Four views of the future – for business and the world

12 Jan 2021

Focus

Digital content team

While there are many reasons to be pessimistic about the current state of both domestic and global economies, there is a case for optimism in the future.

In a recent CA(SA) of the Future webinar series hosted by SAICA and Investec, panellists Richard Wainwright, Kate Robertson, Kele Boakgomo and Gideon Botha shared their views of what forces are shaping the world.

Richard Wainwright, CEO of Investec Bank Limited – 2008 crisis prepared banks for pandemic

Without the 2008/09 global financial meltdown, Wainwright said, the impact of the current pandemic would have been significantly worse.
 
The banking system, he said, is today far more robust because of the lessons learned in the last decade. It has largely absorbed the resultant rise in bad debts caused by the lockdown restrictions without bringing into question the sustainability of their businesses. Having navigated previous crises, he added, has prepared leadership Investec to support both employees and clients.
 
He cited the behaviour of equity markets – which tend to look past short-term ‘noise’ – as evidence that the global economy has begun trekking the path to recovery. He acknowledges that the travel and hospitality sectors are struggling, and that will likely take two years for South Africa GDP to reach pre-pandemic levels. However, he was quick to draw attention to the positives of the crisis.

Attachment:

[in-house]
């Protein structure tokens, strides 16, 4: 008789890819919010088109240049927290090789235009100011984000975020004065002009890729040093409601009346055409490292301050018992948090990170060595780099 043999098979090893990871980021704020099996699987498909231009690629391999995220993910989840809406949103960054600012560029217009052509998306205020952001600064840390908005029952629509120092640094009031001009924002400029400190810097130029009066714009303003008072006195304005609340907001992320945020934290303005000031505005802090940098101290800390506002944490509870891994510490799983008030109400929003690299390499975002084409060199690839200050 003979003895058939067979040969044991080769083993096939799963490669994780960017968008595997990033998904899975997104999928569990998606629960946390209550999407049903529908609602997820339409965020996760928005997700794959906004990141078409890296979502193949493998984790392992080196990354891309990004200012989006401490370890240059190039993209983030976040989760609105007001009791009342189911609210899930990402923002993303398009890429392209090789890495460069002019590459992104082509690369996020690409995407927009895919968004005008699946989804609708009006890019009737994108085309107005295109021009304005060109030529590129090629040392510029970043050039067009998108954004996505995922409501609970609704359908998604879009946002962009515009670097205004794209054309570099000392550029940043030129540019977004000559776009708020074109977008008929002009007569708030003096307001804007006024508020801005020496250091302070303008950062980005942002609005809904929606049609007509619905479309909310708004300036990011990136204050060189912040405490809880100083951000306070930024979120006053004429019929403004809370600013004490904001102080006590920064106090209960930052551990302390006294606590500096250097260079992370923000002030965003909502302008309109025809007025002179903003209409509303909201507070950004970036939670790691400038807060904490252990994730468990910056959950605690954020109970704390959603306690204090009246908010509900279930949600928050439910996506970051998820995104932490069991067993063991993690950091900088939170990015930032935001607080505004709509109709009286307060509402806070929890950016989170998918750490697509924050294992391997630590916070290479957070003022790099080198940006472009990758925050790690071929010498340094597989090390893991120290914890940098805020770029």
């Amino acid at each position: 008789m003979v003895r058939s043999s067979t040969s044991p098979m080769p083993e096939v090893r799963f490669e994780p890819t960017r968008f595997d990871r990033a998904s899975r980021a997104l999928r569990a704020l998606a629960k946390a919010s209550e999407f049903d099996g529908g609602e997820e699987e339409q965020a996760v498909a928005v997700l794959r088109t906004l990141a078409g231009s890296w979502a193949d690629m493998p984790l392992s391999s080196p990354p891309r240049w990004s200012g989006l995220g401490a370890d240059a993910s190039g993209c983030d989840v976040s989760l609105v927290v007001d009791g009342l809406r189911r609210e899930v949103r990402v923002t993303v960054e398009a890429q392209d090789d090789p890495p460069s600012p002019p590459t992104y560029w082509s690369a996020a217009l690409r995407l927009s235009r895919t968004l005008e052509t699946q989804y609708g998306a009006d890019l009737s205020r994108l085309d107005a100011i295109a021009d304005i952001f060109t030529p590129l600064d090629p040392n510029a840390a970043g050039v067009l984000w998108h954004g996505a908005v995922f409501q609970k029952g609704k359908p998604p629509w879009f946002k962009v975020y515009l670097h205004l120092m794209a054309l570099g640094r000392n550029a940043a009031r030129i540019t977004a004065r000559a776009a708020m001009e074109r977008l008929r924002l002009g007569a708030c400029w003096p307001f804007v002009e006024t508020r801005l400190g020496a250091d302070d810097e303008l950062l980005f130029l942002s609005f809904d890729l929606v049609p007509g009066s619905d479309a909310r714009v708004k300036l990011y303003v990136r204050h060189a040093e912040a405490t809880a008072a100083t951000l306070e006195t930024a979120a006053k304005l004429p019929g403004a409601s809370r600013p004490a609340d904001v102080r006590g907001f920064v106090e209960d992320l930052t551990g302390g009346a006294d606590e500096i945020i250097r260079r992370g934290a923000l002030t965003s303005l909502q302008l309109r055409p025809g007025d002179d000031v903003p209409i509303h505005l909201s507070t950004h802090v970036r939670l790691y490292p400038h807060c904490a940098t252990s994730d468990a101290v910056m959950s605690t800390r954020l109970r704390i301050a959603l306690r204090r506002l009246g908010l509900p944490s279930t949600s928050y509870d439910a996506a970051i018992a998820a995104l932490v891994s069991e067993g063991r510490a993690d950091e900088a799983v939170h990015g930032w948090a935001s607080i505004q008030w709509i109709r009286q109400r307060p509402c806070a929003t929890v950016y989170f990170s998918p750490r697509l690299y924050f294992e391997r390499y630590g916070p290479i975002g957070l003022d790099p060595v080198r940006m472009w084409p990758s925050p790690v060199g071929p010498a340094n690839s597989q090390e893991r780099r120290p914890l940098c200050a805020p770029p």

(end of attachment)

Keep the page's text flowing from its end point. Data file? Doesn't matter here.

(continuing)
As an example, he mentioned how one of Investec’s CSI initiatives, Promaths – which helps prepare 4,000 students for university annually – moved swiftly online during the pandemic. As data costs decline, these online educational initiatives will scale and make a greater impact. In turn, these opportunities will attract foreign investment, helping to create the jobs our country desperately needs.   
 
He also said that a changing corporate psyche means that purpose is becoming a central driving force for how businesses conduct themselves. Many corporates are evolving their purpose and aligning their strategies to their core values.

Kele Boakgomo, CEO and co-founder of Yugrow – Covid-19 a dry run for future disruption

Seeing a diverse future where female leadership is empowered provides an opportunity for real change. It is a change that Kele Boakgomo is working hard to bring about. Yugrow provides women in the workplace with the motivation, the resources and the networks to bring down the barriers hindering their career progression and, by extension, their ability to drive innovation and growth.
 
Accumulating a critical mass of women in leadership positions, and reaping the proven benefits of such a paradigm, needs to be accelerated. Boakgomo said the Covid-19 pandemic could be a dry run for a future characterised by severe disruption. Such an eventuality will demand better problem-solving skills, a deeper pool of entrepreneurs and the wide-spread adoption of technology, all areas in which female leadership would enhance the outcomes.